An aerial view of Vancouver
In Vancouver, the wilderness beckons. Whether you’re indulging in the city's renowned local cuisine, exploring its historic neighbourhoods, strolling along the seawall you can catch a glimpse of the Pacific Ocean or the rainforest-covered Coast Mountains from almost anywhere in the city. And the beauty doesn't stop there. Whatever experience you choose to enjoy, it is sure to include a touch of the wild.
Sip and snack around Vancouver’s most intriguing foody neighbourhoods with a culinary... Read more professional from Edible Canada. Sample barbecue pork buns and jasmine tea, followed by a dim sum lunch, in the markets and eateries of Canada’s biggest Chinatown. Or meet the vendors at the Granville Island Public Market, where dozens of stalls sell everything from artisanal cheese to chocolate, bagels to burritos. After the tour, a short walk from Granville Island leads to Les Amis du Fromage, one of Vancouver’s top cheese shops and Patisserie Lebeau, makers of luscious Belgian waffles.
Some of Vancouver tastiest globally-inspired treats are sold on street corners from the... Read more city’s many food trucks. You’ll find them parked downtown any noon hour from spring through fall; some even operate year-round. Just look for the queue of hungry locals. Local favourites include offbeat Pan-Asian creations at The Roaming Dragon; made-from-scratch Tex-Mex fare at Tacofino and fresh, local seafood at Feastro the Rolling Bistro. Locations are subject to change, check websites or get updates through Facebook or Twitter for current locations and hours.
Gastronomic Gastown Tour: Meander through the cobblestone streets and alleyways of Vancouver's oldest neighbourhood, while enjoying a number of f...
Bike, walk, rollerblade, or just people-watch along Vancouver’s Seawall path. This car-free pathway meanders along the city’s waterfront, taking in many iconic Vancouver sights along the way. Starting at Canada Place on Burrard Inlet, the path traces Coal Harbour before looping around Stanley Park and continuing all the way around False Creek to Granville Island and the beaches of Kitsilano. Join it anywhere, relax at a path-side café, or rent a bike and ride the whole way.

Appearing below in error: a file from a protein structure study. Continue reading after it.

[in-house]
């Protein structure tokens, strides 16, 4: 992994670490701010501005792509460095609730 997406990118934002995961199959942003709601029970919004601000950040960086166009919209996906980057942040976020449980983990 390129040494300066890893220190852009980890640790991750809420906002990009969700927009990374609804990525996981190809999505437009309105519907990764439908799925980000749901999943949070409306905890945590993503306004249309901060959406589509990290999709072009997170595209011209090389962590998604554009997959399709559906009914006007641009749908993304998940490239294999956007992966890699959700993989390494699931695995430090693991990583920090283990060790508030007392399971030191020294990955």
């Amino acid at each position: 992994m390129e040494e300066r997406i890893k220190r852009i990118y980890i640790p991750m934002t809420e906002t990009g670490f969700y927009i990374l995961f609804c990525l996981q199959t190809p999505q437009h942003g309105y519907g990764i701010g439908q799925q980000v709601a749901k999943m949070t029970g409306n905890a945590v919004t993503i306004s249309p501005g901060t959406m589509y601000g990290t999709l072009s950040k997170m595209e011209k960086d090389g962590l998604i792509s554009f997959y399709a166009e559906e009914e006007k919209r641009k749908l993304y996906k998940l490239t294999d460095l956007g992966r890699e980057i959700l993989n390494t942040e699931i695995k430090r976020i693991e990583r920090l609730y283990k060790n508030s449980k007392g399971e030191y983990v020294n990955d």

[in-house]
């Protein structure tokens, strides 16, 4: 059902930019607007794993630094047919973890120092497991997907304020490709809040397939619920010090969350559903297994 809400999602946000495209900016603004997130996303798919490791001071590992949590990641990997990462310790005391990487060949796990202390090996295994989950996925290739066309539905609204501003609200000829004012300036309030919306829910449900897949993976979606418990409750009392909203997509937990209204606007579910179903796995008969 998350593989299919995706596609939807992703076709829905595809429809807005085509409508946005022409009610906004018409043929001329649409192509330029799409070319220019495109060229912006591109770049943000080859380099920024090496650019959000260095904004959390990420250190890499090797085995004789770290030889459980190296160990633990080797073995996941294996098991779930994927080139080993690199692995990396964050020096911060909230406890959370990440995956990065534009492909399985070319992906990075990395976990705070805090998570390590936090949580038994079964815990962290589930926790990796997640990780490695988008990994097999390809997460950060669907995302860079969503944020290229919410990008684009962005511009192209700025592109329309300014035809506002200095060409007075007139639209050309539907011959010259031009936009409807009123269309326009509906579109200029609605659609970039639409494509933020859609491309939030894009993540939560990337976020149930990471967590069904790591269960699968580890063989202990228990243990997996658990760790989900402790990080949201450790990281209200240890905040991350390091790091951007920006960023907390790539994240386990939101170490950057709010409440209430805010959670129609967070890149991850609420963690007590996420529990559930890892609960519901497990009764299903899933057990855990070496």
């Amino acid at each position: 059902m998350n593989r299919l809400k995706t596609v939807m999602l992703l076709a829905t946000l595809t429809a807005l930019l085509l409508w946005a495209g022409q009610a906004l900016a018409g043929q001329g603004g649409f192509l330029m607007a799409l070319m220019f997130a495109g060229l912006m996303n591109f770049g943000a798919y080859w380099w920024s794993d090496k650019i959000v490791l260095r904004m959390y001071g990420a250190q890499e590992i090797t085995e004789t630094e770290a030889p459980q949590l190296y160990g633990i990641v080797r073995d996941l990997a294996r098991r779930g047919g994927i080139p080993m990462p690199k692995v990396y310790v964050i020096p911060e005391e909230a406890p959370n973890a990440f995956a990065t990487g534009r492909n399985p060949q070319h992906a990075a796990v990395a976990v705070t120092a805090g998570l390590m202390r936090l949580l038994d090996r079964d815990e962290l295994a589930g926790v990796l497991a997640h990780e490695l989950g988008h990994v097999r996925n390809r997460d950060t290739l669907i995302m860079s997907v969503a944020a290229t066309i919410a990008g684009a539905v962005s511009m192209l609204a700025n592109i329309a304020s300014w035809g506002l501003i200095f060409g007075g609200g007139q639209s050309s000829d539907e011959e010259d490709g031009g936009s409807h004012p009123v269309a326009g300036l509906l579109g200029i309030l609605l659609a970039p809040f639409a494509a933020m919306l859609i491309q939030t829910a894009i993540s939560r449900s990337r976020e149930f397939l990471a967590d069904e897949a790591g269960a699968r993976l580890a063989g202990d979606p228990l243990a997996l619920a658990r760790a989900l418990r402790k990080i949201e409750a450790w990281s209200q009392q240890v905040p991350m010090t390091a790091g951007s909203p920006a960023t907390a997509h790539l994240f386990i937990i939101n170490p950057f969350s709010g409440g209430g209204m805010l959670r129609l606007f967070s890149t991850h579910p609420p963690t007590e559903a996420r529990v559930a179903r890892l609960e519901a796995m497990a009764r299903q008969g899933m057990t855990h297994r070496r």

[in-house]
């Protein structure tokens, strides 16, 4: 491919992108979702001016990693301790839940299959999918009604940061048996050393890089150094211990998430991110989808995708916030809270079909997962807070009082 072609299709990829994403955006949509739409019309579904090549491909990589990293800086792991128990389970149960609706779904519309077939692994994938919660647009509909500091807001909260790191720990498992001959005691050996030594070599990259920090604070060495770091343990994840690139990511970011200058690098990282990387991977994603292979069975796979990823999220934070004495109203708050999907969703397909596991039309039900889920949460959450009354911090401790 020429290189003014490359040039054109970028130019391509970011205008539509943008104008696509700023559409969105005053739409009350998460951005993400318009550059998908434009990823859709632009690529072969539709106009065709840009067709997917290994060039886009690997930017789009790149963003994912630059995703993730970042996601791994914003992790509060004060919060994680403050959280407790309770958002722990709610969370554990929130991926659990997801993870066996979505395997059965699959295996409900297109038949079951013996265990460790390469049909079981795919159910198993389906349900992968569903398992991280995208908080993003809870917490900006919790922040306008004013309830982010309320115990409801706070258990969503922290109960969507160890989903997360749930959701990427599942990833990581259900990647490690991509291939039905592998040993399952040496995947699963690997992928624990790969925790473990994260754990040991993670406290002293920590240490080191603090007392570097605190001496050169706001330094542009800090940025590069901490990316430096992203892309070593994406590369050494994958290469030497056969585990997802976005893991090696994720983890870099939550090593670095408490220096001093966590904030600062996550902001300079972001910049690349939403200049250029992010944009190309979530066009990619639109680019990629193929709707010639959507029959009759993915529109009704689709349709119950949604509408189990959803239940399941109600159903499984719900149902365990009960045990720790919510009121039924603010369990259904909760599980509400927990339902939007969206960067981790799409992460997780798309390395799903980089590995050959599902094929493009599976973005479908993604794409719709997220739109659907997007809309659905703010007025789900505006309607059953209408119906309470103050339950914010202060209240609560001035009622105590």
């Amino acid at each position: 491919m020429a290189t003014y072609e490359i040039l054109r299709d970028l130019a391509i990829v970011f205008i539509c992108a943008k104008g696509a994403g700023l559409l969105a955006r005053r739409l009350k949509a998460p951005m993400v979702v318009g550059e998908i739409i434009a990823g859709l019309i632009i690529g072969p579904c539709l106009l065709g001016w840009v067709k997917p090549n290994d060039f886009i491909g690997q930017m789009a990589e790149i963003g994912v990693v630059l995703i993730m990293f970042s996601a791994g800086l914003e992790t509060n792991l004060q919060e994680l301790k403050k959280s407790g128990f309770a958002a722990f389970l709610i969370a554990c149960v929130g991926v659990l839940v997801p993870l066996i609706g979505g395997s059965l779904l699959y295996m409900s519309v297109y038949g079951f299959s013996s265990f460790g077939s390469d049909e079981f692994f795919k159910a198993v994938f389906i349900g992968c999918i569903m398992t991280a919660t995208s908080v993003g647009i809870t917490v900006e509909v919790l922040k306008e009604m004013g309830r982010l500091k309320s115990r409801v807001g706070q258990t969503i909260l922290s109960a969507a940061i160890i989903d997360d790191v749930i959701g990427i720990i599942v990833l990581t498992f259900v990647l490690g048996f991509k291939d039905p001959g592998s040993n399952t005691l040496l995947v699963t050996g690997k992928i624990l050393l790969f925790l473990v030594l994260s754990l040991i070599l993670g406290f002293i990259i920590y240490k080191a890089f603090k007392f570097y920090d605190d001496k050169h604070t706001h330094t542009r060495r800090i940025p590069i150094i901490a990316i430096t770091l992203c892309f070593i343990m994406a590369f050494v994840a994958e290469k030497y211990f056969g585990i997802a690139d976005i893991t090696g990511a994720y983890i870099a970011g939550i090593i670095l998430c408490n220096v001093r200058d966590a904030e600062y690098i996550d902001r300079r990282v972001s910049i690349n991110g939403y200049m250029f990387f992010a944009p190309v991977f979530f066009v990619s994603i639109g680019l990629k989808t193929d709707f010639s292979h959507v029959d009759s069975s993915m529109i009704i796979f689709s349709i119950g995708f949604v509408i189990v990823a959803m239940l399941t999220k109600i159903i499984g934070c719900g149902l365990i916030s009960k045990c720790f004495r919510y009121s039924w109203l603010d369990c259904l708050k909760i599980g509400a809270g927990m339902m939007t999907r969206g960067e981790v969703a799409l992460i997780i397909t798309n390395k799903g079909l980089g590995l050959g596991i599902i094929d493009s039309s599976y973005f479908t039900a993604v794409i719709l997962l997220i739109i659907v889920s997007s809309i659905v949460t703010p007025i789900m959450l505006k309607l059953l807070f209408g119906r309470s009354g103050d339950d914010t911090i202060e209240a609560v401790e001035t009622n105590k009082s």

For even more Bill Reid, look for the artist’s Orca sculpture, Chief of the Undersea... Read more World, outside the Vancouver Aquarium in Stanley Park. Also in the park are the much-visited totem poles and cedar gateways at Brockton Point. The nine poles and three gateways were carved by artists from the Haida, Squamish, Coast Salish and other First Nations bands. An on-site interpretive centre provides historic details.
The Granville Island retail store...
Vancouver is home to an impressive number of public art installations, with many located along the waterfront and in public parks. A stroll or cycle along the seawall, whether you’re walking near Burrard Inlet, English Bay or False Creek, will take you past a number of thought-provoking sculptures. Or check out the Vancouver Art Gallery’s Offsite outdoor exhibition space in the heart of downtown Vancouver, with its rotating exhibits by both local and international artists.
The stylish romantic comedy Much Ado About Nothing, directed by John Murphy (Measu...
When flying in to Vancouver, book a window seat – the approach offers great views of the... Read more mountains, the Fraser River and distant Vancouver Island. Driving across the border from Washington State is made easy by the fact that Washington’s I-5 becomes BC’s Highway 99, a straight shot into the city. Vancouver is also accessible by bus, train or floatplane, and a full range of taxi, transit, car and bike rental services are available.
YVR has a wide variety of dining options to satisfy every craving, both...
All aboard! The Amtrak Cascades train service runs daily from Eugene, Oregon, via Portland and... Read more Seattle, to downtown Vancouver. With meal service,bike racks, on-board Wifi and scenery galore, it's one of the most relaxing ways to reach Vancouver.
You can get just about anywhere you need to go in Metro Vancouver on the city’s TransLink... Read more system, which includes buses; three rapid transit lines, known as the SkyTrain; and the SeaBus, a passenger ferry serving North Vancouver. SkyTrain is a great way to travel to and from Vancouver International Airport, and to explore Richmond, Burnaby and New Westminster. The SeaBus makes regular crossings between downtown Vancouver and Lonsdale Quay in North Vancouver. Vancouver boasts an extensive network of bike paths including the car-free Seawall Path, which runs more than 20 km (12 mi) along Vancouver’s waterfront.
With more than 400km/250mi of bike routes, including separated lanes on busy downtown streets and bridges, cycling is one of the easiest ways to get around and see Vancouver. Cyclist of all levels will enjoy the ride around the Stanley park seawall which is filled with stunning ocean, forest, and city views. Bike rentals are available throughout the city.
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